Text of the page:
The Weird Al Yankovic Music Video Fest

    As a novelty act, he accomplished remarkable fame simply by being the best and the most ambitious — be it with his untouchable culture-obsessed songwriting or his groundbreaking music videos. Weird Al will inevitably take his place beside Tiny Tim, Nicolas Cage and “The Simpsons,” on a long list of underappreciated art written off by most as an obnoxious gag. But for the rest of you Hawaiian shirt-clad loyalists, nostalgic twenty-somethings and casual fairground concertgoers out there, here are ten of Al’s most memorable music videos — some stone-cold classics and perhaps more than a couple surprises. 

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    1982 – “Eat It”

    Weird Al made two shot-for-shot remakes of classic Michael Jackson music videos in the 1980s (his food years). And while his Grammy-winning 1988 video for the “Bad” parody, “Fat,” may be the more visually and technologically impressive of the two, “Eat It”’s heartfelt homage to Jackson’s hyper-dramatic musical motion picture spectacle proves utterly timeless. It was his first classic video of many to come.

    Highlight: That double-whammy of a twist ending is pure comic gold.

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    1985 – “Dare To Be Stupid”

    It’s been long established that Weird Al’s style-sampling originals are often stronger than his straight parodies, and by 1985, the Devo send-up “Dare to Be Stupid” was his strongest yet. His execution is so genuine and thoughtfully absurd that Mark Mothersbaugh even heralded it as “the perfect Devo song.” The video has just as much surreal irreverence and green-screen buffoonery to match. In all the jubilant pastiche of the 80s’ hip-to-be-square nerd culture, Al inadvertently ended up making one of its most innovative and resonating images.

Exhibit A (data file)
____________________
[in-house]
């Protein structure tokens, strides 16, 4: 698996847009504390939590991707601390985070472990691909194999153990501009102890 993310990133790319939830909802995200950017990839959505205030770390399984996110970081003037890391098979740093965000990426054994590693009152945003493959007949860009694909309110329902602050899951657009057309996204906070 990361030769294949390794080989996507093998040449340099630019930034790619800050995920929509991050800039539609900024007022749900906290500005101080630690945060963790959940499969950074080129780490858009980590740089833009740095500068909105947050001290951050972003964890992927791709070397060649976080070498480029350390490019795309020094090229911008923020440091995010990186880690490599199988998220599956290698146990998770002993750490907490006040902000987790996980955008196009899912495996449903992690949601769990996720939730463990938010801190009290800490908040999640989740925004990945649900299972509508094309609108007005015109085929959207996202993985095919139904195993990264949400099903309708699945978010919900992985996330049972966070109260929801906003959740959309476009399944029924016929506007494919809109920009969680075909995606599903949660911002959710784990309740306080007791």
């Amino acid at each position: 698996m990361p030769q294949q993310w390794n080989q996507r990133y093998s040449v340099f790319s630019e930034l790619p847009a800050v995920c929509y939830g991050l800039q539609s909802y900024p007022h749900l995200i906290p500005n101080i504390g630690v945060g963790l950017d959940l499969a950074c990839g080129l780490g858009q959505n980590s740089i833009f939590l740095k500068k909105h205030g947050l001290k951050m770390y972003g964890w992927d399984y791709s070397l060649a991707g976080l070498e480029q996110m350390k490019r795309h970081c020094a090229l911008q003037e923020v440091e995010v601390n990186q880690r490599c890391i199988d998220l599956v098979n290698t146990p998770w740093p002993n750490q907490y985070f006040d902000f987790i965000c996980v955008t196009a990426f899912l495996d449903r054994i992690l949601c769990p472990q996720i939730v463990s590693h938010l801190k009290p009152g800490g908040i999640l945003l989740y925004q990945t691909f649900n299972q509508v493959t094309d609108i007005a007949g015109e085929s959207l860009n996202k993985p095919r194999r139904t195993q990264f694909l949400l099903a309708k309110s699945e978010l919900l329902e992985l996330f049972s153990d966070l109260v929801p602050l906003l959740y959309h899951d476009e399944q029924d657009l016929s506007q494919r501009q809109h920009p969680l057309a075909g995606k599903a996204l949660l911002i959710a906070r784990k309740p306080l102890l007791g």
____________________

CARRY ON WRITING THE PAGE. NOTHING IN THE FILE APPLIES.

Highlight: An infomercial host mummified in green bandages tenderly slices a kiwi, complete with sign language translation for deaf viewers at home.

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    1985 – “One More Minute”

    The festival’s coveted slot for “original breakup song” pins 1985’s love-sick Presley doo-wop gem “One More Minute” against 1992’s equally brilliant, vaguely James Taylor “You Don’t Love Me Anymore.” And while the latter features Robert Goulet caught in a bear trap, the video for “One More Minute” encapsulates the simplistic best of Al: equal parts farce and nostalgia without a hint of disdain. And like “You Don’t Love Me Anymore,” it’s a real breakup song (that’s actually a photograph of Al’s ex who inspired the song in the video).

    Highlight: That poignant lick of flame in the reflection of Al’s glasses as he casually mentions burning down the “malt shop where we used to go.”

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    1986- “Living with A Hernia”

    This delightfully dated exploration of James Brown’s coke-dusted disco days provides a great example of a solid Weird Al track made infinitely more fun by its subsequent video. Al embodies the hernia-stricken godfather of soul with grace — filming the video on the stage that appears in Brown’s original and using many of the original costumes. The med-school finale is also just priceless (not to mention educational).

    Highlight: High fives for obstructed hernias!

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    1992 – “Smells Like Nirvana”

    After the financial disaster that was his then-lauded, now-cult parody blockbuster “UHF,” Al’s answer to the budding grunge movement thankfully landed him his most successful single since “Eat It.” With enthusiastic support from fan Kurt Cobain, the video for Al’s MTV lampoon “Smells Like Nirvana” is pretty much exactly what you’d expect: same set and costumes (and janitor) as Nirvana’s original, plus a whole lot of Generation Y fuck-you attitude pushed to its absurd extremes.